Thirty of the sites that appear in the full data set run for just one year. Another twelve run for two and 9 are sampled over three years. Given that the sampling recorded here began in 1997, only six sites have runs of sampling of more than 17 years. Two are sampled for 23 years, although one of them consists of relatively few samples.
The most comprehensive data comes from Laxford and the graph of the data is as follows:
Yet again, another aggregated distribution!
Finally, I have also analysed the data from 2010 to 2018 collected from the site at Camus Na Gaul in Lochaber. The graph is not any different from the others.
This site is of interest because it is one regularly monitored by Lucy Ballantyne who appears in the FMS video warning of the dangers of sea lice to wild fish. Last year, Lucy told the Sunday Times newspaper that 85% of wild fish were infested with lice. Using this data, it means that 1174 fish are at risk of dying from sea lice even though not one of them was infested with any lice.
Fear not: SeaWest News report that dubious claims based on questionable science peddled widely by anti-aquaculture activists are causing unnecessary controversies over salmon farming in British Columbia (and elsewhere) leading to a waste of public resources. This is the conclusion of a new research paper published in the Journal of Aquatic Health which was published on April 6th.
By total coincidence, the Guardian newspaper reported just eight days later that following a multi-year access to information battle, a report about the spread of Piscine orthoreovirus (PRV) from farmed Atlantic salmon to Pacific Chinook by a federal biologist working for DFO, was released after supposedly being suppressed by the Canadian Government and the salmon farm industry.
This study was one of four cited in the new paper by Alaska Dept of Fish & Game’s principal fish pathologist and a veterinarian working for the North West Indian Fisheries Commission. They highlight that when molecular discoveries of new potentially infectious agents are publicised with supporting evidence of their effects on fish health or in the case of known viruses, whether their detection can be corroborated.
In the case of this widely publicised study, the problem was that the other two scientists investigating PRV with the federal biologist Dr Kristi Miller-Saunders did not agree with her conclusions. Consequently, the report was never published nor written up as a peer-reviewed paper. However, when the report failed to appear, anti-salmon farming activists developed their own narrative about how the salmon farming industry suppressed the study claiming that this unpublished report is yet further proof that net pen salmon farming should be closed down in British Columbia.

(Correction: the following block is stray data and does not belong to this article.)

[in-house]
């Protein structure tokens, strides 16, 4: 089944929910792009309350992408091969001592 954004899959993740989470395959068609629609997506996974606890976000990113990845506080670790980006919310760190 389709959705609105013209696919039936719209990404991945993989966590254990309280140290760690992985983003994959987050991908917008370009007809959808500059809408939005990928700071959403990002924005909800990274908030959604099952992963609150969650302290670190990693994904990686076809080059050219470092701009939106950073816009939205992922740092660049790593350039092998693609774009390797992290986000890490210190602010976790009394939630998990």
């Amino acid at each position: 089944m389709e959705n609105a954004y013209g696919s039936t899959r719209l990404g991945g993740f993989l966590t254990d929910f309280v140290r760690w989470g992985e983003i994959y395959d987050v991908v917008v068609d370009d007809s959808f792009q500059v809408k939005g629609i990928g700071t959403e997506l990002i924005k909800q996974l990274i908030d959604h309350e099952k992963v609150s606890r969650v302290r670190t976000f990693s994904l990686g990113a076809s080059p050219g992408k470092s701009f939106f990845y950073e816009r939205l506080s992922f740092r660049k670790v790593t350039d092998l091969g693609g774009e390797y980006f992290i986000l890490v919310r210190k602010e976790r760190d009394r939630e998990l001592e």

The authors point out that SUCH detections have received extensive media attention that have then been misinterpreted and followed by calls to change current health surveillance. The authors, Ted Meyers, and Nora Hickey, are joined by representatives of ten other organisations who have advised that any policy changes should only be made after further extensive investigation. This would avoid wasting resources monitoring for organisms that are not a significant threat to fish health or for non-infectious genetic material that does not represent a viable agent.
In her book, ‘Not on My Watch’, Alexandra Morton refers to Dr Kristi Miller and her cutting-edge techniques, yet the authors of this new paper clearly state that the advanced sensitivity of such molecular techniques can cause difficulty in interpreting the biological significance of any detections in fish.
Under normal circumstances, such detections would be just of academic interest. However, every paper that is published that might connect farmed salmon to declines of wild salmon is seen as an opportunity to lambast the salmon farming industry. Most of these papers are taken out of context and should really be considered as part of the wider science rather than as the whole story. This is the point of the paper which argues that just because any findings appear to support the activist’s narrative, it doesn’t mean that they provide the necessary proof. Other evidence is also necessary and required to build up a full picture of whether any organism is actually responsible for disease and mortality.
Meanwhile, the activists claim that Dr Miller’s report shows that wild salmon have been at the mercy of PRV for the last ten years. Its therefore a miracle that the fish she saw around the Discovery Islands are so beautiful and healthy when PRV is so entrenched in the environment.
SIWG: The wild fish sector continually refer to the recommendations of the Salmon Interactions Working Group suggesting that these were agreed unanimously. Included in the recommendations were the agreement to publish historic data from the wild fish monitoring programme, and wild salmon and sea trout catch data.
In March, Marine Scotland Science published the wild fish monitoring programme data (although there are some huge gaps) up until 2019. We are now in 2022 so there is now no reason why the data for 2020 and 2021 could not have been published.
As for the catch data, it seems nothing has changed. The 2021 angling season began in the second week in January that year and so far, there is no data available. Salmon farms are expected to publish lice counts weekly so why are not angling catches processed in the same way. The local district salmon fishery boards seem to manage to put out fishing reports weekly so why not catch data?
Fisheries Management Scotland, who were part of SIWG, publish an annual review which provides an early indication of the previous year’s catches. In 2021, the review appeared on March 23rd. This issue of reLAKSation is dated 23rd April and still no sign of the FMS 2022 review.